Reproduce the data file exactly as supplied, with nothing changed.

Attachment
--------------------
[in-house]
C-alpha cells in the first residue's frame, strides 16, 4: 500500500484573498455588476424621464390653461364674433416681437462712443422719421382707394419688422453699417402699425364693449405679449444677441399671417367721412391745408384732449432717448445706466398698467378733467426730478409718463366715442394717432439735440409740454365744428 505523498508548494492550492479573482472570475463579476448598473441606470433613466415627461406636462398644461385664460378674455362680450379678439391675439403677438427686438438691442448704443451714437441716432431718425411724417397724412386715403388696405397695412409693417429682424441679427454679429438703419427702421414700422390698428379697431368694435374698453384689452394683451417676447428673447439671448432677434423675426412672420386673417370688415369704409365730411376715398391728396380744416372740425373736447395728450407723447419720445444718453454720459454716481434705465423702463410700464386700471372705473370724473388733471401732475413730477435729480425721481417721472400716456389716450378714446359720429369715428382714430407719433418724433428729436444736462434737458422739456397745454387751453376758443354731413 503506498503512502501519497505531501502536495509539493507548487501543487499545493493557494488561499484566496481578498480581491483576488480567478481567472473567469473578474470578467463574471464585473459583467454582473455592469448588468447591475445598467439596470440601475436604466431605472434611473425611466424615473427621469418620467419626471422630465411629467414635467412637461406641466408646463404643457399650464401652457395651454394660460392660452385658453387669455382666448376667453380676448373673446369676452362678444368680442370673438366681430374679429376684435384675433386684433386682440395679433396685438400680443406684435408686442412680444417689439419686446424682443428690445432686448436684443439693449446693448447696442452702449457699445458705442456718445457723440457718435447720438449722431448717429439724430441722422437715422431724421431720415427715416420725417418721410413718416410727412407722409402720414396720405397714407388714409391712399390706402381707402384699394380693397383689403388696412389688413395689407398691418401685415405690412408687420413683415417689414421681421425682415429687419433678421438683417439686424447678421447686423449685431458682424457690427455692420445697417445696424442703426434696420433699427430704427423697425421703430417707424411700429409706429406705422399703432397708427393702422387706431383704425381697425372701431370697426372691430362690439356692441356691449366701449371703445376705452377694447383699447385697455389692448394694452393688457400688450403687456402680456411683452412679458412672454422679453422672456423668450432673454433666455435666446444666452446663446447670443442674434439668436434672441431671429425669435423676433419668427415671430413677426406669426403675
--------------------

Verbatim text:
[in-house]
C-alpha cells in the first residue's frame, strides 16, 4: 500500500484573498455588476424621464390653461364674433416681437462712443422719421382707394419688422453699417402699425364693449405679449444677441399671417367721412391745408384732449432717448445706466398698467378733467426730478409718463366715442394717432439735440409740454365744428 505523498508548494492550492479573482472570475463579476448598473441606470433613466415627461406636462398644461385664460378674455362680450379678439391675439403677438427686438438691442448704443451714437441716432431718425411724417397724412386715403388696405397695412409693417429682424441679427454679429438703419427702421414700422390698428379697431368694435374698453384689452394683451417676447428673447439671448432677434423675426412672420386673417370688415369704409365730411376715398391728396380744416372740425373736447395728450407723447419720445444718453454720459454716481434705465423702463410700464386700471372705473370724473388733471401732475413730477435729480425721481417721472400716456389716450378714446359720429369715428382714430407719433418724433428729436444736462434737458422739456397745454387751453376758443354731413 503506498503512502501519497505531501502536495509539493507548487501543487499545493493557494488561499484566496481578498480581491483576488480567478481567472473567469473578474470578467463574471464585473459583467454582473455592469448588468447591475445598467439596470440601475436604466431605472434611473425611466424615473427621469418620467419626471422630465411629467414635467412637461406641466408646463404643457399650464401652457395651454394660460392660452385658453387669455382666448376667453380676448373673446369676452362678444368680442370673438366681430374679429376684435384675433386684433386682440395679433396685438400680443406684435408686442412680444417689439419686446424682443428690445432686448436684443439693449446693448447696442452702449457699445458705442456718445457723440457718435447720438449722431448717429439724430441722422437715422431724421431720415427715416420725417418721410413718416410727412407722409402720414396720405397714407388714409391712399390706402381707402384699394380693397383689403388696412389688413395689407398691418401685415405690412408687420413683415417689414421681421425682415429687419433678421438683417439686424447678421447686423449685431458682424457690427455692420445697417445696424442703426434696420433699427430704427423697425421703430417707424411700429409706429406705422399703432397708427393702422387706431383704425381697425372701431370697426372691430362690439356692441356691449366701449371703445376705452377694447383699447385697455389692448394694452393688457400688450403687456402680456411683452412679458412672454422679453422672456423668450432673454433666455435666446444666452446663446447670443442674434439668436434672441431671429425669435423676433419668427415671430413677426406669426403675